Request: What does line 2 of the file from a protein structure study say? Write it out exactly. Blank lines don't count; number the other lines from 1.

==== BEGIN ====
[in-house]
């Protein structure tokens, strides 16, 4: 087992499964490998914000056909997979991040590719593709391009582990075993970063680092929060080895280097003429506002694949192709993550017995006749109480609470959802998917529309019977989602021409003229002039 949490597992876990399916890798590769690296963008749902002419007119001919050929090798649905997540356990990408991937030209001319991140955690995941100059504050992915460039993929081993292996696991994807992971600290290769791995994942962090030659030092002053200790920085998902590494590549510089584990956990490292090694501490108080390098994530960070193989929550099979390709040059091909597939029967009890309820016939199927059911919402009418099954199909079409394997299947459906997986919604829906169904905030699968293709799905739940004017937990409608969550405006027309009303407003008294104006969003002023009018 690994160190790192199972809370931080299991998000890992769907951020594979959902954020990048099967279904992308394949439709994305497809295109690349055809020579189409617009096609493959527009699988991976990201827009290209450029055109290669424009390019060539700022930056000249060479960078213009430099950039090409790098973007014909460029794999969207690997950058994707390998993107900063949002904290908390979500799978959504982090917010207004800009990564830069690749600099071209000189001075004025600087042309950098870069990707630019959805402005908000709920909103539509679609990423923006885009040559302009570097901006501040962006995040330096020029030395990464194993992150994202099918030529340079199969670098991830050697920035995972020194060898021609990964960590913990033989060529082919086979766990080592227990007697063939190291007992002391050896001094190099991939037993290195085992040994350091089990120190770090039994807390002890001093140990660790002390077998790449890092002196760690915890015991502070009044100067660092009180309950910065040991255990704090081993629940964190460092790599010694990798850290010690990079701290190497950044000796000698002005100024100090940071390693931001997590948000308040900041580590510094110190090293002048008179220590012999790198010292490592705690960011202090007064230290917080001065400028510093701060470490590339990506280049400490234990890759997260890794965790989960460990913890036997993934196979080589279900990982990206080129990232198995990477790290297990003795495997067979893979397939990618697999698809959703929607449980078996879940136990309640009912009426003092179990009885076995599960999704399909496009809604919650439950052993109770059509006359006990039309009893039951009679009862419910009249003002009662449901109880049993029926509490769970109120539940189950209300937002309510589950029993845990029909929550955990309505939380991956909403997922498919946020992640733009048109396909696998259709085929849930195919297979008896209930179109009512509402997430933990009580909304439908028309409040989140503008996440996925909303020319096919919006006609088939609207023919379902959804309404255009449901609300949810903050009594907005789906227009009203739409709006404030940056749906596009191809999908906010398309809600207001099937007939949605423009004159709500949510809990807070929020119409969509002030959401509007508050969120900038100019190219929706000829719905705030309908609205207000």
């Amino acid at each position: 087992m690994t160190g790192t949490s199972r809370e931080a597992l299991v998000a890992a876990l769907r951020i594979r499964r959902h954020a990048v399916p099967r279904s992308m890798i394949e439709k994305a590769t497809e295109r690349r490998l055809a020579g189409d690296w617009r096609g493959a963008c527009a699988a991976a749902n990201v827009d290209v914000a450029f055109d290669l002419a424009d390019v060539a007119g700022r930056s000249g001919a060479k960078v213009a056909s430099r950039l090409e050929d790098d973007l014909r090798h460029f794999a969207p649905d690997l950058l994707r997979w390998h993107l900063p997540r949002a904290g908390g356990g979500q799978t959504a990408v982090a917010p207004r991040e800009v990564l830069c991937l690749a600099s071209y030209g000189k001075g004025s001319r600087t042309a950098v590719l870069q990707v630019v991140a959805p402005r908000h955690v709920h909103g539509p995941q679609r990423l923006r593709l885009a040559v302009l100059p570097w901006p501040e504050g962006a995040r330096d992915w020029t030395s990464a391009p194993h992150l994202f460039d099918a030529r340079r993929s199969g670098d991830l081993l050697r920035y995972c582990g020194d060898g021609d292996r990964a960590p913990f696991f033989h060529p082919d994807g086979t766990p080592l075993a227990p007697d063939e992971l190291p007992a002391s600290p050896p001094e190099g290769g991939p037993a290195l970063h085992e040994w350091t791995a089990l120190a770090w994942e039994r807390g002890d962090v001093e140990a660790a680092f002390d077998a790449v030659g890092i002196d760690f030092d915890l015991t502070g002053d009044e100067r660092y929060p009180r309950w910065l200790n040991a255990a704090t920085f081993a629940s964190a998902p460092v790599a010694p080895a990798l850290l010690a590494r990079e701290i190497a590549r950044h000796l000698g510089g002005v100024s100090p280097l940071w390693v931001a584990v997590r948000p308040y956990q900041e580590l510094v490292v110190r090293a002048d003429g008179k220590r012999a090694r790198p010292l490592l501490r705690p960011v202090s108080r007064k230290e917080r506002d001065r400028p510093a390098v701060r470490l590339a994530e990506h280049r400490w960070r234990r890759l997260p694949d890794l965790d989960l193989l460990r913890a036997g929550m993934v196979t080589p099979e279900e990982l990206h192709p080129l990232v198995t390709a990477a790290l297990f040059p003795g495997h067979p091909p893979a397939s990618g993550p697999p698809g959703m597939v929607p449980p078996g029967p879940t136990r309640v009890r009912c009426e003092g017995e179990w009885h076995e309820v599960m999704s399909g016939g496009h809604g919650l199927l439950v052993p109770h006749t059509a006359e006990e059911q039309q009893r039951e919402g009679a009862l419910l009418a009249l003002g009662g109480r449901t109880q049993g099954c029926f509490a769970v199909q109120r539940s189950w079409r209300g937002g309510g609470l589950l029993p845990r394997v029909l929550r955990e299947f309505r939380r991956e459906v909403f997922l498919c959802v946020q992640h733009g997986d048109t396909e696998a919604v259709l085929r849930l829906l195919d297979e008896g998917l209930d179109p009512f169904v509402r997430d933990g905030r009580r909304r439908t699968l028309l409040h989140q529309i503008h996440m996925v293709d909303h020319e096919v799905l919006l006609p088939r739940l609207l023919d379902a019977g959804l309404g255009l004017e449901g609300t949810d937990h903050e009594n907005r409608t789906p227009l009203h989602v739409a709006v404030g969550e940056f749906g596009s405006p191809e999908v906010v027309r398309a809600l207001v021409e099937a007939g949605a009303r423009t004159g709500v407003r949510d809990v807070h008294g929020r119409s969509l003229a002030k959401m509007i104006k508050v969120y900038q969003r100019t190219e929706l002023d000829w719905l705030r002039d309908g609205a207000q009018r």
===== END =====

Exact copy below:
């Protein structure tokens, strides 16, 4: 087992499964490998914000056909997979991040590719593709391009582990075993970063680092929060080895280097003429506002694949192709993550017995006749109480609470959802998917529309019977989602021409003229002039 949490597992876990399916890798590769690296963008749902002419007119001919050929090798649905997540356990990408991937030209001319991140955690995941100059504050992915460039993929081993292996696991994807992971600290290769791995994942962090030659030092002053200790920085998902590494590549510089584990956990490292090694501490108080390098994530960070193989929550099979390709040059091909597939029967009890309820016939199927059911919402009418099954199909079409394997299947459906997986919604829906169904905030699968293709799905739940004017937990409608969550405006027309009303407003008294104006969003002023009018 690994160190790192199972809370931080299991998000890992769907951020594979959902954020990048099967279904992308394949439709994305497809295109690349055809020579189409617009096609493959527009699988991976990201827009290209450029055109290669424009390019060539700022930056000249060479960078213009430099950039090409790098973007014909460029794999969207690997950058994707390998993107900063949002904290908390979500799978959504982090917010207004800009990564830069690749600099071209000189001075004025600087042309950098870069990707630019959805402005908000709920909103539509679609990423923006885009040559302009570097901006501040962006995040330096020029030395990464194993992150994202099918030529340079199969670098991830050697920035995972020194060898021609990964960590913990033989060529082919086979766990080592227990007697063939190291007992002391050896001094190099991939037993290195085992040994350091089990120190770090039994807390002890001093140990660790002390077998790449890092002196760690915890015991502070009044100067660092009180309950910065040991255990704090081993629940964190460092790599010694990798850290010690990079701290190497950044000796000698002005100024100090940071390693931001997590948000308040900041580590510094110190090293002048008179220590012999790198010292490592705690960011202090007064230290917080001065400028510093701060470490590339990506280049400490234990890759997260890794965790989960460990913890036997993934196979080589279900990982990206080129990232198995990477790290297990003795495997067979893979397939990618697999698809959703929607449980078996879940136990309640009912009426003092179990009885076995599960999704399909496009809604919650439950052993109770059509006359006990039309009893039951009679009862419910009249003002009662449901109880049993029926509490769970109120539940189950209300937002309510589950029993845990029909929550955990309505939380991956909403997922498919946020992640733009048109396909696998259709085929849930195919297979008896209930179109009512509402997430933990009580909304439908028309409040989140503008996440996925909303020319096919919006006609088939609207023919379902959804309404255009449901609300949810903050009594907005789906227009009203739409709006404030940056749906596009191809999908906010398309809600207001099937007939949605423009004159709500949510809990807070929020119409969509002030959401509007508050969120900038100019190219929706000829719905705030309908609205207000």